Accessing Specific Peptide Recognition by Combinatorial Chemistry
Publikation: Bog/antologi/afhandling/rapport › Ph.d.-afhandling › Forskning
Molecular recognition is at the basis of all processes for life, and plays a central role in many biological processes, such as protein folding, the structural organization of cells and organelles, signal transduction, and the immune response. Hence, my PhD project is entitled “Accessing Specific Peptide Recognition by Combinatorial Chemistry”. Molecular recognition is a specific interaction between two or more molecules through noncovalent bonding, such as hydrogen bonding, metal coordination, van der Waals forces, π−π, hydrophobic, or electrostatic interactions. The association involves kinetic and thermodynamic states. (chapter 1) Molecular recognition is a complex and multifaceted process, which depends not only on the structure and functional groups of the molecules involved, but also on the environment. (chapter 1) Particularly in water, parameters such as pH, salt concentration and temperature, have a significant effect. (chapter1 & chapter 5) Affinity and selectivity are the two crucial aspects of molecular recognition. Generally, hydrophobic effects which reflect the change in water entropy on the hydrophobic surface upon complexation can increase affinity a lot; directional hydrogen bonding and van der Waals forces can enhance the selectivity between recognition pairs. (chapter 1) The degree of preorganization of the molecules can increase both the affinity and the selectivity of molecular recognition. (chapter 1, chapter 6 & chapter 8) These premises formed the basis of the present investigation. Combinatorial chemistry was invented in 1980s based on observation of functional aspects of the adaptive immune system. It was employed for drug development and optimization in conjunction with high-throughput synthesis and screening. (chapter 2) Combinatorial chemistry is able to rapidly produce many thousands fold more different compounds than conventional organic synthesis, which accelerate the process of discovering new drugs. (chapter 5, chapter 6 & chapter 8) It is a powerful approach in the process of obtaining recognition pairs with high affinity and selectivity. In order to study polar interactions in water, a very hydrophilic ligand library is built and its specific interactions with a very polar fully water soluble target, QTRTNTHRDG, was investigated in water. One ligand, EDYEVEEG, showed extremely specific and strong binding with this target. This peptide was obtained during bead-bead adhesion screening from the 78,125 membered library. (chapter 5) In addition, to investigate the influence of structural preference in recognition, a library with preorganized β-hairpin structures was built and its molecular recognition with a hexapeptide library was assessed by a “library-library” binding assay. Totally, 5.8×1011 possible molecular interactions could be assessed from a single screen. Several hits were isolated and the sequences obtained by MS-MS. Some of pairs showed nM range binding, which is equivalent to many protein-protein interactions. (chapter 6) Finally, to study molecular entanglement in recognition, a hook peptide library was built as sequence blocks containing two L-prolines, facilitating peptide back-bones to organize into a bend “hook” shape. Selection of pairs recognizing each other by entanglement with the conformational shape as a fundamental mechanism of molecular recognition was studied with this hook peptide library via the beadbead adhesion screening approach. The recognition pairs interlocked and formed a complex. (chapter 8) During accessing peptide molecular recognition by combinatorial chemistry, we faced several problems, which were solved by a range of analytical techniques including novel techniques and analysis devices. Bead-bead adhesion screening approach was utilized in all library screening in the present projects (chapter 5, chapter6 & chapter 8), and the results highlight the great advantage of this approach over other popular screening methods, e.g. those in which a solidphase receptor library is incubated with a ligand in solution. For MSMS identification the peptide from a single bead was released by 5% TEA aqueous solution. For hydrophilic sequences and MS analysis, in particular, aqueous TEA solution is superior to the conventional NaOH cleavage in providing sodium-free spectra for MS-MS. (chapter 5) Normally, when analyzing peptides by MS-MS, the peptide sequence should be less 15 amino acids long. To analyze a 21 membered hairpin peptide, MALDI and ESI approach were combined. (chapter 6) To remove false positive or medium strong hits, mechanical separation of is developed and used to select the best hits from the “hook” peptide library. The association strength of complex was also evaluated by MS-MS analysis. (chapter 8) a microchannel flow device was designed and utilized to measure binding constants on a single bead. (chapter 5) An important observation was that specific molecular interaction does not always provide NOEs resulting from short proton– proton distances and even with strong affinity to water molecules may participate in the complex formation. (chapter 5) The peptide recognition pairs with high affinity and specificity are extremely important for life science. β-hairpin tags are proteinogenic amino acid tags, which enablesv the introduction of the individual peptides into proteins by simple genetic fusion followed by a recombinant expression. (chapter 7) Hence, β-hairpin tags were used to purify over-expressed EGFP from lysed cell.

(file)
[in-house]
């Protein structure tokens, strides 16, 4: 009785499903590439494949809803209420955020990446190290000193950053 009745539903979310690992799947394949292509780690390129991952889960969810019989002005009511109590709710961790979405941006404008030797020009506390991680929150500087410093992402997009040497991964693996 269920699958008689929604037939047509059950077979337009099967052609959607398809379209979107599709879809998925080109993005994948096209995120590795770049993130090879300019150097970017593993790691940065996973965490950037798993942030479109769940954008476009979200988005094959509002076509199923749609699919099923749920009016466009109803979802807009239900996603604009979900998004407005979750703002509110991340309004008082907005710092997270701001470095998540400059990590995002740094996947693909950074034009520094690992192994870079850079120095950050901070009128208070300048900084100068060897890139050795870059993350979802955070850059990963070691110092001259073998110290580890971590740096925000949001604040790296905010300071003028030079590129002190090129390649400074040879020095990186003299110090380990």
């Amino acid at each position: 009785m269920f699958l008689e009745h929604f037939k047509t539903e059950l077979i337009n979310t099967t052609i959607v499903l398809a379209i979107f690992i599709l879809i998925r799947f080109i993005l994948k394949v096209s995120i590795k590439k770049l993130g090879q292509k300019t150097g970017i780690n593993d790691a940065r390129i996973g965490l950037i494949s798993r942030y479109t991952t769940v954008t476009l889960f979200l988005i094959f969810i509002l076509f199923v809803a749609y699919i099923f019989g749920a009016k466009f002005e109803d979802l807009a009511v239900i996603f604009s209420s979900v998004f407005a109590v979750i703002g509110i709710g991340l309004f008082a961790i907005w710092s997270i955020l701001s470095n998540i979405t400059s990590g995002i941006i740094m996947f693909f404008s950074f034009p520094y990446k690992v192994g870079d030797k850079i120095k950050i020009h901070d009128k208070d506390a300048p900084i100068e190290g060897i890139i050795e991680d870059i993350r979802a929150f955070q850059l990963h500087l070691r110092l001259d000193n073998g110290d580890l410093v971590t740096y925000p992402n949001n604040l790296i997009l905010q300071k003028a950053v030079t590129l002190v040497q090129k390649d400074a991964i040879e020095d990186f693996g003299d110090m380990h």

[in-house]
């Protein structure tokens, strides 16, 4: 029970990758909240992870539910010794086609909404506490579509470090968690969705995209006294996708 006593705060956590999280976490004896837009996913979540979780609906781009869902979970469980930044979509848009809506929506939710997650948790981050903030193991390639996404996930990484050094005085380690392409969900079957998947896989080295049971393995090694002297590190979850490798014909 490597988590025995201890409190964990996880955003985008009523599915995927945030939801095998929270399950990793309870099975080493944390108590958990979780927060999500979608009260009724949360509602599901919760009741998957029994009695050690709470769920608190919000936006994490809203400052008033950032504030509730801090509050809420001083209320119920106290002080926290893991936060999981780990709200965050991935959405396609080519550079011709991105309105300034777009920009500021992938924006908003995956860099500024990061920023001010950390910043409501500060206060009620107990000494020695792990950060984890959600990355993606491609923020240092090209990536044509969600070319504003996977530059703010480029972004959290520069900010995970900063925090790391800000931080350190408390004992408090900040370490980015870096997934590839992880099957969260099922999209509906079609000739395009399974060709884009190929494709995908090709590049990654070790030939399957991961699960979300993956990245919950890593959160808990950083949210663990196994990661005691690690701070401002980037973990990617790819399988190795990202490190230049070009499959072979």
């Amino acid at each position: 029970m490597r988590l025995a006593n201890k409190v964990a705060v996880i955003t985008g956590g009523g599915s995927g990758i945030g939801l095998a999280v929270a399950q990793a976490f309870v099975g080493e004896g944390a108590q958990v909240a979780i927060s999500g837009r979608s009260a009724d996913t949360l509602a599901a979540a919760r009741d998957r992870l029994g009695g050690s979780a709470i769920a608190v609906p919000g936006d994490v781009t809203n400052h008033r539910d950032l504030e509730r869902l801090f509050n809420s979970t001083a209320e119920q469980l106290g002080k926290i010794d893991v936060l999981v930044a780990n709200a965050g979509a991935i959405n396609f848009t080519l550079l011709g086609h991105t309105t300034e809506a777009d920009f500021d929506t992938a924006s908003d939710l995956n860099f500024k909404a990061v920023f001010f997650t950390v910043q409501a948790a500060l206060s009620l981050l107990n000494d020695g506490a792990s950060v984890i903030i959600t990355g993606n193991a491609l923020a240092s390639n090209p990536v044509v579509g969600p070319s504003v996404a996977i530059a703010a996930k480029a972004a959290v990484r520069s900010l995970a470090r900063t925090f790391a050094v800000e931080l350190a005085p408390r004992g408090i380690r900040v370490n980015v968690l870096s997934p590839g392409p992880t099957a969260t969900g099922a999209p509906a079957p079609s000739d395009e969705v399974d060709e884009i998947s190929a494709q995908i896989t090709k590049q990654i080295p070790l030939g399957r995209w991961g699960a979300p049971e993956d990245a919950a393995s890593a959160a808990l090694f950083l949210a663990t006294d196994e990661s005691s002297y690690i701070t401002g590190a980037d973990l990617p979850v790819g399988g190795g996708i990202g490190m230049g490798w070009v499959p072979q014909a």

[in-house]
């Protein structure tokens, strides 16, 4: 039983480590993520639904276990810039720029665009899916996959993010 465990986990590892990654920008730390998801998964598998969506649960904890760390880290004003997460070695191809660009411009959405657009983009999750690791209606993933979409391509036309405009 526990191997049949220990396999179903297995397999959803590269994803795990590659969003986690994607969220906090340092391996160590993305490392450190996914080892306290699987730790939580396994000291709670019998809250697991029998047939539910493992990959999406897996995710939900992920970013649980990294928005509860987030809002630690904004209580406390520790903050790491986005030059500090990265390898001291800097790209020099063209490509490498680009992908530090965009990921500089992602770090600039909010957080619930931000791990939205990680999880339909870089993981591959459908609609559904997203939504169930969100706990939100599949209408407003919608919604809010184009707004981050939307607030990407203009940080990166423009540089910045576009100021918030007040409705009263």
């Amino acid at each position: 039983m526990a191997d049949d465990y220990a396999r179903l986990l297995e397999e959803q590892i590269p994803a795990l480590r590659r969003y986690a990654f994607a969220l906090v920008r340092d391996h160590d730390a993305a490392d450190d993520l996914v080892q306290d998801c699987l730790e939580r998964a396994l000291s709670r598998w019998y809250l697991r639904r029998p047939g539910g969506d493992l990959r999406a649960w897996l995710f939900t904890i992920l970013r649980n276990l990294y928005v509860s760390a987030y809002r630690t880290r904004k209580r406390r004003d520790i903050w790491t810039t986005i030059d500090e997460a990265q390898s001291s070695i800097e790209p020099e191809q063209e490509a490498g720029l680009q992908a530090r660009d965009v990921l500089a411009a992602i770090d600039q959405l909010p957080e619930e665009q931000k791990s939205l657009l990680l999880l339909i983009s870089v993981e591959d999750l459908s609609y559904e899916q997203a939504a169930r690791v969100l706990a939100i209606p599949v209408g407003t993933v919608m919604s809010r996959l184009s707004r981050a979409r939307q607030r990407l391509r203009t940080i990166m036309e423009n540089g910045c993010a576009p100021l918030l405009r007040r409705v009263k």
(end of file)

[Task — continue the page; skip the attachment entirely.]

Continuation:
|Forlag||Department of Chemistry, Faculty of Science, University of Copenhagen|
|Status||Udgivet - 2016|